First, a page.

Peritoneal aspiration is a diagnostic test that takes a sample of fluid from the peritoneum to see if it contains cancer cells.
Inside the tummy (abdomen), there is a membrane called the peritoneum. It has two layers. One layer lines the tummy wall and the other layer covers the organs inside the abdominal cavity. The peritoneum produces a fluid that acts as a lubricant and allows the organs to glide smoothly over one another. Sometimes too much fluid can build up between the two layers, and this is called ascites.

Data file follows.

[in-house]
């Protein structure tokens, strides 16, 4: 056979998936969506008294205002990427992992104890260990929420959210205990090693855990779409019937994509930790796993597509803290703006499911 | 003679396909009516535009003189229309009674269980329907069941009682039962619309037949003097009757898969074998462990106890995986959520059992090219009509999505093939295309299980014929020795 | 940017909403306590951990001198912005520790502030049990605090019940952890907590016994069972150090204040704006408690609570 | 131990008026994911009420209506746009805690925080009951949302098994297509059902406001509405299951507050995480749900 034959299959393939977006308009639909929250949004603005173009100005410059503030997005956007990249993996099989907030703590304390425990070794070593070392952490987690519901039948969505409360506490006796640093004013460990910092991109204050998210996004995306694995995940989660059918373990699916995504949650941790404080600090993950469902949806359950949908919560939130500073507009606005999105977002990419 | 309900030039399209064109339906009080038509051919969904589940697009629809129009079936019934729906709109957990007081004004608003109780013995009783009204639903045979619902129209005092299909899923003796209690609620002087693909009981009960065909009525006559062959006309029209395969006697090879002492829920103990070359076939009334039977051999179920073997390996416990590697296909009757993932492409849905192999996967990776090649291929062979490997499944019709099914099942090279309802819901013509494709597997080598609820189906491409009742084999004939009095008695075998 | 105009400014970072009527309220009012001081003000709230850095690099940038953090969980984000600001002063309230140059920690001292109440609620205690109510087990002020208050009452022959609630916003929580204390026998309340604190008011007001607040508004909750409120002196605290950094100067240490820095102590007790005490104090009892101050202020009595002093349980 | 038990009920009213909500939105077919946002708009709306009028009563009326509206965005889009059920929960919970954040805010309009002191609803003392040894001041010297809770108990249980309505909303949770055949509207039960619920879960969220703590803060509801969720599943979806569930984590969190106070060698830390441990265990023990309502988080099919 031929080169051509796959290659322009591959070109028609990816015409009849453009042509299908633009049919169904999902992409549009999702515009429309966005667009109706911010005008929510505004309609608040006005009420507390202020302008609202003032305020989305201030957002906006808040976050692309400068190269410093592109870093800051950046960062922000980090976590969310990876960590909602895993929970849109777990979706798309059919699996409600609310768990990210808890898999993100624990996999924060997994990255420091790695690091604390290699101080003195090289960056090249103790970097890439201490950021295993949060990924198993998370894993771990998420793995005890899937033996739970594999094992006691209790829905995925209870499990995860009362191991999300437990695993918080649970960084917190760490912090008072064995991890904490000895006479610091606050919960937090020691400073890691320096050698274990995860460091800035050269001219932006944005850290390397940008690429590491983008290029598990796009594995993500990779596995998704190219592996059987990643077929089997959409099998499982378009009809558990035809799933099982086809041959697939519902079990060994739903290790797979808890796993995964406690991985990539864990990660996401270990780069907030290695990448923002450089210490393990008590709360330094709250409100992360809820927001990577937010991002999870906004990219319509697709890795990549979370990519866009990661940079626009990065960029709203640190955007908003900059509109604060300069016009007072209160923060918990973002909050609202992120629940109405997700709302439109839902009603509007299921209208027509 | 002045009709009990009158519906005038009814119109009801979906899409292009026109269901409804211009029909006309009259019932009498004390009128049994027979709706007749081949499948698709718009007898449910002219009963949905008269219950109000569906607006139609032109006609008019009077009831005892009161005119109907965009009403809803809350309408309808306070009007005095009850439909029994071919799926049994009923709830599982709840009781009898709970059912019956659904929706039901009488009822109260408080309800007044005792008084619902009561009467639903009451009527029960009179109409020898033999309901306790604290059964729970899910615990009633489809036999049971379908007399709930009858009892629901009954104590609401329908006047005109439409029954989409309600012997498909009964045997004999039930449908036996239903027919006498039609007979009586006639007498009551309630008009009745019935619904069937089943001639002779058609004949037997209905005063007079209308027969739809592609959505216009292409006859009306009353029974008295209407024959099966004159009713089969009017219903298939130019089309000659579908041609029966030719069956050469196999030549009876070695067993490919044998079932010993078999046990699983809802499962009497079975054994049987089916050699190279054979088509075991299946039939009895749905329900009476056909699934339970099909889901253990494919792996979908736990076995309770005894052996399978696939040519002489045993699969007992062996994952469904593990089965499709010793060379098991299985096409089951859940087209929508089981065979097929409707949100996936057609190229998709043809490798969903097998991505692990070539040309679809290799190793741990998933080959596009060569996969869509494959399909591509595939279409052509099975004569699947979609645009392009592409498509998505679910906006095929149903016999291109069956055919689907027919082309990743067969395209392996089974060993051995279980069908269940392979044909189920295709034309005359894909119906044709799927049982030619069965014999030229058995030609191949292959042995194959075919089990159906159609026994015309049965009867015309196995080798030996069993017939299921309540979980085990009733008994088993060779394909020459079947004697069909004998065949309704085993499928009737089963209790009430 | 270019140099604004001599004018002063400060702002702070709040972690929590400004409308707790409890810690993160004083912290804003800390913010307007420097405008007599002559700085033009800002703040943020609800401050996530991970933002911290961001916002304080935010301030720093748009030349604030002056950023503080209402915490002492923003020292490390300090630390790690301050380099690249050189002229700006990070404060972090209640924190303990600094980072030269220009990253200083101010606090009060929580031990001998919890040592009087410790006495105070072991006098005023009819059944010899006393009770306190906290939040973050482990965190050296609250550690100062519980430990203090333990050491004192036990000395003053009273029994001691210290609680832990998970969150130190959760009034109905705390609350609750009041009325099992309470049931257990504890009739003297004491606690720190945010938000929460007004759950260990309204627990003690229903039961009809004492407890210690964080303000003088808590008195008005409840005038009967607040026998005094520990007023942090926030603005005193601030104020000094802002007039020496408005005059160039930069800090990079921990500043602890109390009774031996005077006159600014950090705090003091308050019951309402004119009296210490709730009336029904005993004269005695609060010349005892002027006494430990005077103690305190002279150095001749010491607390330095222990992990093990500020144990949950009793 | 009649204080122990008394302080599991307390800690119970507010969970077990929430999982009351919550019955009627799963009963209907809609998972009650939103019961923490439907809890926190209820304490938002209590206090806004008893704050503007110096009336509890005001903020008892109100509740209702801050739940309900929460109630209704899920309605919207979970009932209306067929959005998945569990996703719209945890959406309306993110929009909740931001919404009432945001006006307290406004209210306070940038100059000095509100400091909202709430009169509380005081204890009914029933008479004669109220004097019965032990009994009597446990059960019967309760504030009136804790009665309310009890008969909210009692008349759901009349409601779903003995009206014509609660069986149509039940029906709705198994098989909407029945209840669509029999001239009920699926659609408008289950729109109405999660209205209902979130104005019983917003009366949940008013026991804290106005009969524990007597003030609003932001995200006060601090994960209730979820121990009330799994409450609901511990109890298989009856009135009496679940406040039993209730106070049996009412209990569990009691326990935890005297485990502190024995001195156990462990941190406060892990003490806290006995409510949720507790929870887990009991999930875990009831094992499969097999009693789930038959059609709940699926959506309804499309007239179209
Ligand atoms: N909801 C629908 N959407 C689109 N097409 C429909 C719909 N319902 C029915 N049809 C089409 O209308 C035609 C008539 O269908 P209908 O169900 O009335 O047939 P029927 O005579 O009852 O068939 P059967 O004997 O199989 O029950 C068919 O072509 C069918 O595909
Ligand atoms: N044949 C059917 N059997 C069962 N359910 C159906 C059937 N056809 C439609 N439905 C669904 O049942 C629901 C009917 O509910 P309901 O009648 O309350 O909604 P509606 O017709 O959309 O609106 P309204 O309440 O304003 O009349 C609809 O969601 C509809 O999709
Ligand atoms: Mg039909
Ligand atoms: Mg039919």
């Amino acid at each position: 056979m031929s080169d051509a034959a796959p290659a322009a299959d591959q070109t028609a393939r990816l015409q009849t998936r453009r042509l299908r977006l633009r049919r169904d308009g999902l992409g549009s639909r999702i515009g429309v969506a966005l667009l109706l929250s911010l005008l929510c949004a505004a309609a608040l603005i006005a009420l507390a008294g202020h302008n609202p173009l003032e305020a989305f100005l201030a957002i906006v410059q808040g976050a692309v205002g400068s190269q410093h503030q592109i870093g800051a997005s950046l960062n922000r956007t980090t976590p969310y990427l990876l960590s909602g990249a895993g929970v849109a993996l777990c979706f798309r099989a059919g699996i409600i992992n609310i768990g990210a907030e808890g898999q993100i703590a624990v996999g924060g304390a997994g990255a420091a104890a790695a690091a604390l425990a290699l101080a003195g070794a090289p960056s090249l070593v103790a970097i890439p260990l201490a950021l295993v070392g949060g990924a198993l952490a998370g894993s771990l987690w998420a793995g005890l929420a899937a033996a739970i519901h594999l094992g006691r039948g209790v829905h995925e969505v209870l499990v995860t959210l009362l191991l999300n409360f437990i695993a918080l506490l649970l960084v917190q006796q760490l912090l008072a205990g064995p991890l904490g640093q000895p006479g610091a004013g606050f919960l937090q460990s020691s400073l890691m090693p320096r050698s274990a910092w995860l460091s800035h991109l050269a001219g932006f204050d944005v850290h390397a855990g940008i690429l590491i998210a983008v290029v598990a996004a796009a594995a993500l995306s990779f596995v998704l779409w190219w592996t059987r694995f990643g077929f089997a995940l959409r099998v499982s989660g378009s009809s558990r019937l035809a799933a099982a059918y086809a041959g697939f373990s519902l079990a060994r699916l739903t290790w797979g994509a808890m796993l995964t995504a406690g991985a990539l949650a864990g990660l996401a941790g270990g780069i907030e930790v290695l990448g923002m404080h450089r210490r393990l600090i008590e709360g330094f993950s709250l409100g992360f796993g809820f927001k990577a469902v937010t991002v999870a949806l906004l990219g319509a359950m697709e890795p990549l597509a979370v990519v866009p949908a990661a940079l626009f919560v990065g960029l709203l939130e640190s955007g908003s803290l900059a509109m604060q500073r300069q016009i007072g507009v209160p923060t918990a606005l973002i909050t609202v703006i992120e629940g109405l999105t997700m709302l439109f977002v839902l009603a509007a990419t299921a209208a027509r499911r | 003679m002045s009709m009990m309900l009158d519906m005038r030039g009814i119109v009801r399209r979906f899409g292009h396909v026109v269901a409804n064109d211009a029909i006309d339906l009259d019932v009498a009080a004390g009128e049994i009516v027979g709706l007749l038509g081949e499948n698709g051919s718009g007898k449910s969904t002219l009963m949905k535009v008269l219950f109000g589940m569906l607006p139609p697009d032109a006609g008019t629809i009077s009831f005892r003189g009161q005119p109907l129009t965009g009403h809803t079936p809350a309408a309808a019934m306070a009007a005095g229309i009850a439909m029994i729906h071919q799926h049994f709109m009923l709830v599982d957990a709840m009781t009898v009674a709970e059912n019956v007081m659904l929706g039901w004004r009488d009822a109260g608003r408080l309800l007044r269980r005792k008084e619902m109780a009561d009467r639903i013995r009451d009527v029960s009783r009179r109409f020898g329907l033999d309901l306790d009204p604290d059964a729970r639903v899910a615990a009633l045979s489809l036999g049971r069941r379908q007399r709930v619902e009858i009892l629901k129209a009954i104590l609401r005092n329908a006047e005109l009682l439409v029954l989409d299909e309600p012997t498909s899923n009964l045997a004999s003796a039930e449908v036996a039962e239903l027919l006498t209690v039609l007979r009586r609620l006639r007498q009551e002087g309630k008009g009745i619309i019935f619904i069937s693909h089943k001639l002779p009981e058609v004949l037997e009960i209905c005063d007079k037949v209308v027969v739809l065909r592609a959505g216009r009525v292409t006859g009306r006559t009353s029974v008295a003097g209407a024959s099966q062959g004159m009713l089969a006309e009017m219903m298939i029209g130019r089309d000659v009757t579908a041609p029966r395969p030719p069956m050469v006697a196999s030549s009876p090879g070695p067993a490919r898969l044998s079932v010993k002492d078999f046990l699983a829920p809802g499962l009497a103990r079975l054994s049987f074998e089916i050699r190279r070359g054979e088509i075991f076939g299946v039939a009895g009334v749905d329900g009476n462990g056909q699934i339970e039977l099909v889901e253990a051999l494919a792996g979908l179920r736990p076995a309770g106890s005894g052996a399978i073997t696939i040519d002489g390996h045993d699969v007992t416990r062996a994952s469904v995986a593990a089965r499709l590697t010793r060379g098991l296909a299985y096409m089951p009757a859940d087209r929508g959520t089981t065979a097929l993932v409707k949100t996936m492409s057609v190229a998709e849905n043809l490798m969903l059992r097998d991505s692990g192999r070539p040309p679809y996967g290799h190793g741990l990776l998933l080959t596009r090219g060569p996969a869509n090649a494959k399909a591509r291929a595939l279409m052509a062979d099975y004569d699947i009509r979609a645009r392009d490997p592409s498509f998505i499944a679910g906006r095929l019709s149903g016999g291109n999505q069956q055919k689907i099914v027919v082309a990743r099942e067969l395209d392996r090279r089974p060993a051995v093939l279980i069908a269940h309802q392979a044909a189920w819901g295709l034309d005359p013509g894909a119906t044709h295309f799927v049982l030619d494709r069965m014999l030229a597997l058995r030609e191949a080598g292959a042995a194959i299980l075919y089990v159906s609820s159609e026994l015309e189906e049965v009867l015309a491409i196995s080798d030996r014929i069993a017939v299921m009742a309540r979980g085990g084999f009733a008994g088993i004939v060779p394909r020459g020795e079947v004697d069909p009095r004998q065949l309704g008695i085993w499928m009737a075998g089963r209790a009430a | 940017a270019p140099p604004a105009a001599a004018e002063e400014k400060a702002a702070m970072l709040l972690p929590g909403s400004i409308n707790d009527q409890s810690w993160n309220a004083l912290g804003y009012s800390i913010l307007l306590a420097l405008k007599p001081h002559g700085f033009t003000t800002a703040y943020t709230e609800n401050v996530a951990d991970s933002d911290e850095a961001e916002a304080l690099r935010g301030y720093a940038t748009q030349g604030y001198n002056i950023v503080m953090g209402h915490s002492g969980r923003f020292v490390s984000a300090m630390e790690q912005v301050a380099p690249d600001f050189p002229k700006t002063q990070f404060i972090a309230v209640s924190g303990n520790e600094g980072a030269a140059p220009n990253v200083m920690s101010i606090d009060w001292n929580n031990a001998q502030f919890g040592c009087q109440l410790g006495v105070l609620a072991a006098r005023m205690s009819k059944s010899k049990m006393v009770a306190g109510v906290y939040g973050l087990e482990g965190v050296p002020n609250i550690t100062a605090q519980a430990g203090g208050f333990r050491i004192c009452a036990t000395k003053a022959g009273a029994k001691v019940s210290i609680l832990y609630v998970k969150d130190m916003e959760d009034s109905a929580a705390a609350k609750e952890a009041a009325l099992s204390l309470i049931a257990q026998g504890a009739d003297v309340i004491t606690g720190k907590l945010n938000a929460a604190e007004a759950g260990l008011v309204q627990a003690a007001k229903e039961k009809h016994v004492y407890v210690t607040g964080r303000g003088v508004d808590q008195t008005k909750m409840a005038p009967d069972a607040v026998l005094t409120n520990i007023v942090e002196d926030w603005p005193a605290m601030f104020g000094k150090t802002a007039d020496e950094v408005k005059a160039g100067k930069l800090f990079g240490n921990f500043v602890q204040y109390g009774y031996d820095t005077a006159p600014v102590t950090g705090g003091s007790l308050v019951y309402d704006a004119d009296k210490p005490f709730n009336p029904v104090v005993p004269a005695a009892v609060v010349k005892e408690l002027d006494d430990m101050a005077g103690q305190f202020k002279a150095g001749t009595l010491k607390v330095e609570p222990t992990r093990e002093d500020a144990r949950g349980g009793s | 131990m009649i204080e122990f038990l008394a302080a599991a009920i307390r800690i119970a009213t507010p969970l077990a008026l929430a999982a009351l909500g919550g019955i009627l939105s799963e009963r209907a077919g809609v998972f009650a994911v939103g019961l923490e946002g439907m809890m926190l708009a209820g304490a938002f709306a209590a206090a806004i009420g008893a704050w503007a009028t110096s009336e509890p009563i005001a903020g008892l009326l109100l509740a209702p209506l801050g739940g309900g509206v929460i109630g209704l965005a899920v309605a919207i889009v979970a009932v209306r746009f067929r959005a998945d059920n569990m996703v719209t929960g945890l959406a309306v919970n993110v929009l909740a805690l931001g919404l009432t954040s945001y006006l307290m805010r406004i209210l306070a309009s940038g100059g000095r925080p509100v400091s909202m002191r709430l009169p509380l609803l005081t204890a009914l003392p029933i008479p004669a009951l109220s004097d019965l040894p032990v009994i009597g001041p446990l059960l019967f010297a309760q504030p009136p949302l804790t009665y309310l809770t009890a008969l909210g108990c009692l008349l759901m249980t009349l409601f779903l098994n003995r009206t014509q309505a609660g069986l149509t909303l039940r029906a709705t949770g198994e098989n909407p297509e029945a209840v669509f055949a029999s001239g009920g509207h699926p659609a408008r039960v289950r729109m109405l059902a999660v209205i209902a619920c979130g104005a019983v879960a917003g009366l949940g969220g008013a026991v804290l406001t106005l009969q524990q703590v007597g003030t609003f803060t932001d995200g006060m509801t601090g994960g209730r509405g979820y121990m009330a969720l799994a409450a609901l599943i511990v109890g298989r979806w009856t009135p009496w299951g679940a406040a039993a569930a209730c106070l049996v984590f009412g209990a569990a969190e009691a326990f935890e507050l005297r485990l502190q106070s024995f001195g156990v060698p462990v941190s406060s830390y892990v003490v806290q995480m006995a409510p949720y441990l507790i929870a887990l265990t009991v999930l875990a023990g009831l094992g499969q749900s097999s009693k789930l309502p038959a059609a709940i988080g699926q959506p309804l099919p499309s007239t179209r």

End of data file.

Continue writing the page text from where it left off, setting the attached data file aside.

Your doctor may take a sample of this fluid to send to the laboratory, to see if it contains cancer cells. This is called a peritoneal aspiration.
You may have an ultrasound scan during the test. Ultrasound uses sound waves to build up a picture of the area. This helps guide the doctor to where the fluid is. Your doctor will give you a local anaesthetic to numb the area first. After this, they pass a needle through your skin into the fluid to take a sample.